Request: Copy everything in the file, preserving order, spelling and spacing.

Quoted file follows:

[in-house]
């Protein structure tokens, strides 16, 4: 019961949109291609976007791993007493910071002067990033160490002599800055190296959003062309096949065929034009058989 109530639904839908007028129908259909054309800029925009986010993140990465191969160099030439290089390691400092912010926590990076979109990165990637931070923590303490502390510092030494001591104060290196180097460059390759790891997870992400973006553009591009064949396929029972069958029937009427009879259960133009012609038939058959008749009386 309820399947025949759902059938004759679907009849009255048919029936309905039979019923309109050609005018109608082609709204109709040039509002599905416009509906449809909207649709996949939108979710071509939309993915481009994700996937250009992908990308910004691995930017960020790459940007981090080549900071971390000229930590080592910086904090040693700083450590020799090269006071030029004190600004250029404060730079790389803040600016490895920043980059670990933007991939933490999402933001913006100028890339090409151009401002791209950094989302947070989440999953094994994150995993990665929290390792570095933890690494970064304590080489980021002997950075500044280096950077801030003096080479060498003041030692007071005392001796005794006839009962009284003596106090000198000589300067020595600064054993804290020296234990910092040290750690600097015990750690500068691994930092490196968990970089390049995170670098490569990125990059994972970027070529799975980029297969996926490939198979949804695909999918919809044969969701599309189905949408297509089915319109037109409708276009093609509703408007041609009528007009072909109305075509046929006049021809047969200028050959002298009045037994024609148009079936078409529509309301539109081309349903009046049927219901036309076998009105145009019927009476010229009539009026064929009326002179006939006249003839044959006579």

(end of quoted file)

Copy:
[in-house]
């Protein structure tokens, strides 16, 4: 019961949109291609976007791993007493910071002067990033160490002599800055190296959003062309096949065929034009058989 109530639904839908007028129908259909054309800029925009986010993140990465191969160099030439290089390691400092912010926590990076979109990165990637931070923590303490502390510092030494001591104060290196180097460059390759790891997870992400973006553009591009064949396929029972069958029937009427009879259960133009012609038939058959008749009386 309820399947025949759902059938004759679907009849009255048919029936309905039979019923309109050609005018109608082609709204109709040039509002599905416009509906449809909207649709996949939108979710071509939309993915481009994700996937250009992908990308910004691995930017960020790459940007981090080549900071971390000229930590080592910086904090040693700083450590020799090269006071030029004190600004250029404060730079790389803040600016490895920043980059670990933007991939933490999402933001913006100028890339090409151009401002791209950094989302947070989440999953094994994150995993990665929290390792570095933890690494970064304590080489980021002997950075500044280096950077801030003096080479060498003041030692007071005392001796005794006839009962009284003596106090000198000589300067020595600064054993804290020296234990910092040290750690600097015990750690500068691994930092490196968990970089390049995170670098490569990125990059994972970027070529799975980029297969996926490939198979949804695909999918919809044969969701599309189905949408297509089915319109037109409708276009093609509703408007041609009528007009072909109305075509046929006049021809047969200028050959002298009045037994024609148009079936078409529509309301539109081309349903009046049927219901036309076998009105145009019927009476010229009539009026064929009326002179006939006249003839044959006579």